Daft Punk: Snowden goes electronica
Jean Michelle Jarre taps whistleblower for latest EDM outing
It is a seemingly unlikely career change, bored Moscovite Edward Snowden has agreed to provide vocals for a track on Jean Michel Jarre's forthcoming album.
"I've always appreciated electronic music. The melodies that I remember with most fondness are actually from video games where they generate 8-bit music, and those kinds of chiptunes have really made a resurgence in modern musical culture today," the NSA whistleblower told Rolling Stone.
"And I think people like Jean Michel are the ones who really popularized that and made that possible for us to appreciate it as more than just sounds, as more than just background, but as actual culture."
Snowden will be one of the vocalists on Jarre's Electronica 2: The Heart of Noise album, out next month, appearing on a song called Exit. Other collaborators on the EDM tracks include The Orb, Primal Scream, and Gary Numan.
"I wrote a speedy techno track evoking the constant and hectic production of data and the obsessive quest for more information. I then linked the music with this mad hunt and chase in order to get hold of people like Edward Snowden," Jarre said.
The eccentric Frenchman added: "One of the recurrent themes of Electronica 1 & 2 is the ambiguous relationship we have with technology. On one side we have the world in our pocket and on the other side, the world is spying on us constantly."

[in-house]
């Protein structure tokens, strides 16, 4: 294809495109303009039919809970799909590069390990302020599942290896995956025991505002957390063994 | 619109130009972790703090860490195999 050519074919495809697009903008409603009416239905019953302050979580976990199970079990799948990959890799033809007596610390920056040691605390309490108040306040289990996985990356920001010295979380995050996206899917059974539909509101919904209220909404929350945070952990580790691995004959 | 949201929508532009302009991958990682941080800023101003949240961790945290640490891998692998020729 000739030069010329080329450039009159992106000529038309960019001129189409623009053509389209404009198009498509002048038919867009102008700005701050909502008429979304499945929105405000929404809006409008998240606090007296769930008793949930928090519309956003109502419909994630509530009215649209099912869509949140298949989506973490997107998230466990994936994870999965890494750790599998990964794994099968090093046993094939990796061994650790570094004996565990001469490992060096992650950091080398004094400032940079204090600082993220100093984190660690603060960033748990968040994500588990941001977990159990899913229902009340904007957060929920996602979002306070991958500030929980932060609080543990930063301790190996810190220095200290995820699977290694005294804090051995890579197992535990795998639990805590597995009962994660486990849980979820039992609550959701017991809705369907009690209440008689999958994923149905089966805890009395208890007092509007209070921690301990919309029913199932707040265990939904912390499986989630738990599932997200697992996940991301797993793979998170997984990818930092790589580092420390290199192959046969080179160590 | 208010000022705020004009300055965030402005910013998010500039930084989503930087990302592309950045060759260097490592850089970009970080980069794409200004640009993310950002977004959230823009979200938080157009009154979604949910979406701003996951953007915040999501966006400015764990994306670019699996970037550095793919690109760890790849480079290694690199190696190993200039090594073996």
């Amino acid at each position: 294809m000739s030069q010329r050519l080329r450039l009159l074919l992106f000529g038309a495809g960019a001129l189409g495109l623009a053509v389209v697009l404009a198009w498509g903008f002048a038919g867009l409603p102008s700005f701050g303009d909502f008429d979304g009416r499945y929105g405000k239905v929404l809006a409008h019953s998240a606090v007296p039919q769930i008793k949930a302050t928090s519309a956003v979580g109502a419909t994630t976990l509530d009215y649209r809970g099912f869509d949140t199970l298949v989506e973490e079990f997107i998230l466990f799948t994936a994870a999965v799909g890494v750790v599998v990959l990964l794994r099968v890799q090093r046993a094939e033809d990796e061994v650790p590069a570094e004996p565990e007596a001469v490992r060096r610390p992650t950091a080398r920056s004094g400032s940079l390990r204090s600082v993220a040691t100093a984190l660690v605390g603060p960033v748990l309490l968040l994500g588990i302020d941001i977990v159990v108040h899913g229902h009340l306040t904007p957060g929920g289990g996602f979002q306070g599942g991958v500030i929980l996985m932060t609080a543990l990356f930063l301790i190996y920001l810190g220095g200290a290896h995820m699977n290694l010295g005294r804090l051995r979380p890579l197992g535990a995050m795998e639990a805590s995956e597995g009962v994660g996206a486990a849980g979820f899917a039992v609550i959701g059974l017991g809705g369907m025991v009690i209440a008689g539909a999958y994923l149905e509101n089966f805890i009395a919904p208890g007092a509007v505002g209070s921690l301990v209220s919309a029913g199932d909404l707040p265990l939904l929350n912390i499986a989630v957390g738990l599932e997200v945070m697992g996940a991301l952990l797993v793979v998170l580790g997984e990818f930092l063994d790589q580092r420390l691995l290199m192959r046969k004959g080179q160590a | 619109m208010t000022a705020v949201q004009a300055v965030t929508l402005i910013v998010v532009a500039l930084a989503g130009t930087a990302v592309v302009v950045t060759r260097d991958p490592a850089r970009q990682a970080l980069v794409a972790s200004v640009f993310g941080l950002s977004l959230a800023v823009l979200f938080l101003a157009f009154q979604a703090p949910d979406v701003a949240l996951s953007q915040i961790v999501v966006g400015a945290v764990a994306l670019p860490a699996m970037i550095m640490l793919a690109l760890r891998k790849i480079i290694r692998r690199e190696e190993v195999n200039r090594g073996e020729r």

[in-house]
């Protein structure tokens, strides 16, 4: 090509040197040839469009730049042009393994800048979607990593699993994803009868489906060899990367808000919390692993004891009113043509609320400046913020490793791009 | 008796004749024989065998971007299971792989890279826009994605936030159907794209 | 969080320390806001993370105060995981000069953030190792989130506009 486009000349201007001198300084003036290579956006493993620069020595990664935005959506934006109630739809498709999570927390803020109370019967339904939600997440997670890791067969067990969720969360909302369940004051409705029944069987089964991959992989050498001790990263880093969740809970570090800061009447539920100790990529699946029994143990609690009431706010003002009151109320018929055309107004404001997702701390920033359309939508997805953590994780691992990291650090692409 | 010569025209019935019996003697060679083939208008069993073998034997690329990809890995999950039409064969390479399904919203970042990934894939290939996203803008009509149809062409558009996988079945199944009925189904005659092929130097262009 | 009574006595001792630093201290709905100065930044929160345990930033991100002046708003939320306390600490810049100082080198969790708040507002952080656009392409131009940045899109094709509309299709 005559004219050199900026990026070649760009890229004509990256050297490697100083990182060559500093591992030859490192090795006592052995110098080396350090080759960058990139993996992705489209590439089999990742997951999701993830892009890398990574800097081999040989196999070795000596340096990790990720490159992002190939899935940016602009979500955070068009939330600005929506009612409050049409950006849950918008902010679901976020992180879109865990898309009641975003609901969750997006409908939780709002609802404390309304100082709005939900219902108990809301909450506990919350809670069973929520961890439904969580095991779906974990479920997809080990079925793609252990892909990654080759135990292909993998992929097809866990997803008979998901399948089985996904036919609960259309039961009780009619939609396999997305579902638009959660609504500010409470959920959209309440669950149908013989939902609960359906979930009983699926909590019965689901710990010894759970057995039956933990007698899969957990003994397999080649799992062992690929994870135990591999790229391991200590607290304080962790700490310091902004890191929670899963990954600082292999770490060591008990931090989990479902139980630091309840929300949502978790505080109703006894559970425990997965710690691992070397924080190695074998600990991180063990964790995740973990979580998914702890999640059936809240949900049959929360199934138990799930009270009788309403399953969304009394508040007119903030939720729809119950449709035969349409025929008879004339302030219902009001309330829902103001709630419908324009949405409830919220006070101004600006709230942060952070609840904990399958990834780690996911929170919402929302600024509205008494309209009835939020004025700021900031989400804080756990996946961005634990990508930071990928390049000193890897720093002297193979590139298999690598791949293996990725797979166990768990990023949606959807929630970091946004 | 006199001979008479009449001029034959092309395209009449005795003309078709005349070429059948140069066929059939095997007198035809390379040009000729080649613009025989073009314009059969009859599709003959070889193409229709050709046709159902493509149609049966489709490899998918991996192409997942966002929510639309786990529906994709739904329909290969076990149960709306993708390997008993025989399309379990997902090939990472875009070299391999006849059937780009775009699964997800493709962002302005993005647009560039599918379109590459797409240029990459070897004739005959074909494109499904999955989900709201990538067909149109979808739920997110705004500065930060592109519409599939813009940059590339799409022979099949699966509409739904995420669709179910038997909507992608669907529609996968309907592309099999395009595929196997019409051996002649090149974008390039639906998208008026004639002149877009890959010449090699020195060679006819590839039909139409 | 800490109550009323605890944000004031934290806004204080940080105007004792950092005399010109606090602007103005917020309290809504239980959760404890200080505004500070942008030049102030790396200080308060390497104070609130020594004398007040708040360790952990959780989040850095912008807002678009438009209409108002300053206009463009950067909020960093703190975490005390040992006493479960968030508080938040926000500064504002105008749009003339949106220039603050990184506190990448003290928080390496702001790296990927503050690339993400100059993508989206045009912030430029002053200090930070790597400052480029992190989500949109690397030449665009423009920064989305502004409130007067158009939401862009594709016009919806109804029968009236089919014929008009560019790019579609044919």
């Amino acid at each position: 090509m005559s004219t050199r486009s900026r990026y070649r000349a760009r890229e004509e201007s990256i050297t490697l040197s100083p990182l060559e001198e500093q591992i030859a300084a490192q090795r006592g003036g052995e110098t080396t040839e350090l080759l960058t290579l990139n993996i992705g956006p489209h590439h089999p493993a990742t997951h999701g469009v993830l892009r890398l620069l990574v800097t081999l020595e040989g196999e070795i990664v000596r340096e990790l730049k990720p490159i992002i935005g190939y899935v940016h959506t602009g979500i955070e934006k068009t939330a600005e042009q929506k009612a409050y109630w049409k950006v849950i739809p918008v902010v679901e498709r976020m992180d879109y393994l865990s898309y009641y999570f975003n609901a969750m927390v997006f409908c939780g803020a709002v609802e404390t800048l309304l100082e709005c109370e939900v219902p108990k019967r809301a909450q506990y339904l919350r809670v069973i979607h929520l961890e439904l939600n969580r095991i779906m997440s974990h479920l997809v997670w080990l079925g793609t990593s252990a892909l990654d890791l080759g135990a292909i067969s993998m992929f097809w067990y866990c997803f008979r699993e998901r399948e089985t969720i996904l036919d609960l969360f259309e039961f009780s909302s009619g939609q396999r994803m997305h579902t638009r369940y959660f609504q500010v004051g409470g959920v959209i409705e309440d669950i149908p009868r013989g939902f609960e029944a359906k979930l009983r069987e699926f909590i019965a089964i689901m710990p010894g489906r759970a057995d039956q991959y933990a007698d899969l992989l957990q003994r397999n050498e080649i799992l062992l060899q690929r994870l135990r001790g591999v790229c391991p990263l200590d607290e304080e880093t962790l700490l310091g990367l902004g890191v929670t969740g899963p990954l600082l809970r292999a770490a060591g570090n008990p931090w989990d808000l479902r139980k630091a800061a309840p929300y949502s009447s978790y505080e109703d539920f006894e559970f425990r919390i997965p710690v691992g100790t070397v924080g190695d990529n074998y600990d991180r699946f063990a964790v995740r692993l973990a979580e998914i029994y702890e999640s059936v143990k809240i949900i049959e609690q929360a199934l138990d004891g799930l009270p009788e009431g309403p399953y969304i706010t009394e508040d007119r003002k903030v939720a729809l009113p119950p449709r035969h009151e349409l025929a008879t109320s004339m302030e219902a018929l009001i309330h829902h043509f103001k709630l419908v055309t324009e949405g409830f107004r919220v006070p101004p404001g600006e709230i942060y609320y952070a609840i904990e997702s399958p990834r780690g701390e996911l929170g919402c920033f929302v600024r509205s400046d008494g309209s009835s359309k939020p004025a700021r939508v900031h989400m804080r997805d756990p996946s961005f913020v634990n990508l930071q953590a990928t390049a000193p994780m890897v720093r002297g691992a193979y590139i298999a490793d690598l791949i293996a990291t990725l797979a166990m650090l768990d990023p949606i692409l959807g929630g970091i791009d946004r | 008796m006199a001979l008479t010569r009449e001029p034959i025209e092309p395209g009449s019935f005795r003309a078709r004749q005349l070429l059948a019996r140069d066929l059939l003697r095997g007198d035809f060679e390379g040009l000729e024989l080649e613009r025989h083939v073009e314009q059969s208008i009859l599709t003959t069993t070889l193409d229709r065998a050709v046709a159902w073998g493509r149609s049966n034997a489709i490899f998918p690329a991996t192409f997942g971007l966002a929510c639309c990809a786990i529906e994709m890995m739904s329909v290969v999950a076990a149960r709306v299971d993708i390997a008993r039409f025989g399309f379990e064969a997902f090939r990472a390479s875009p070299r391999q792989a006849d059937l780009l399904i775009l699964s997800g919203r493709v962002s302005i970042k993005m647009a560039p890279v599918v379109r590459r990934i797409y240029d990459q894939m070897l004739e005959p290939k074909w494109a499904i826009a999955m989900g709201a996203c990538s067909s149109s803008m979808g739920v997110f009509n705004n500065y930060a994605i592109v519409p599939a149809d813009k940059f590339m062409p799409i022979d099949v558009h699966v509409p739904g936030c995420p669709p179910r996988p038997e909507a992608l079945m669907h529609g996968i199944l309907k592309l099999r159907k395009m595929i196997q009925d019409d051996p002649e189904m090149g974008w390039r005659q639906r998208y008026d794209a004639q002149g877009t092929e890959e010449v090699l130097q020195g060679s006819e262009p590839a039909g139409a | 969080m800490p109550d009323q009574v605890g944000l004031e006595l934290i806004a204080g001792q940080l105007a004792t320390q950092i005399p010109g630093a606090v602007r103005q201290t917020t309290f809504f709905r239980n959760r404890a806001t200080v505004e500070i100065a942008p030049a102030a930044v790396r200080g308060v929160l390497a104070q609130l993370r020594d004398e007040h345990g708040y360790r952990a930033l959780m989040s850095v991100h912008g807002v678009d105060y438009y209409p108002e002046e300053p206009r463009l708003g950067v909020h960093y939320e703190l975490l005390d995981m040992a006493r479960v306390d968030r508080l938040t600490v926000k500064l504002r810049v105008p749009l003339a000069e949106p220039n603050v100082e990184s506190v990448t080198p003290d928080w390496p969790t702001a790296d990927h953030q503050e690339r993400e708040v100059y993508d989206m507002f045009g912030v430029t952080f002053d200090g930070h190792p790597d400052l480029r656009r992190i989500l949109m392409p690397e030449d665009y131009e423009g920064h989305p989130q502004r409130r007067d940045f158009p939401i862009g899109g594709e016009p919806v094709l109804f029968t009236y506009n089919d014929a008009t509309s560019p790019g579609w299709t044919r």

Jarre said he was inspired to contact Snowden about the job by the memory of his mother France Pejot, an important member of the French Resistance during World War II. He described Snowden as a "modern hero."
Snowden isn't singing on the album. Instead Jarre recorded the track in his Paris studio and then flew to Moscow to overdub Snowden's voice on Exit.
"Saying that you don't care about the right to privacy because you have nothing to hide is no different than saying you don't care about freedom of speech because you have nothing to say," Snowden intones on Exit.
"It's a deeply antisocial principle because rights are not just individual, they're collective. What may not have value to you today may have value to an entire population. If you don't stand up for it, then who will?"
It doesn't sound like the kind of music that will have the punters throwing shapes in the house of dance to, nor become elevator music at NSA headquarters, but it's nice that Snowden's finding ways to keep busy. ®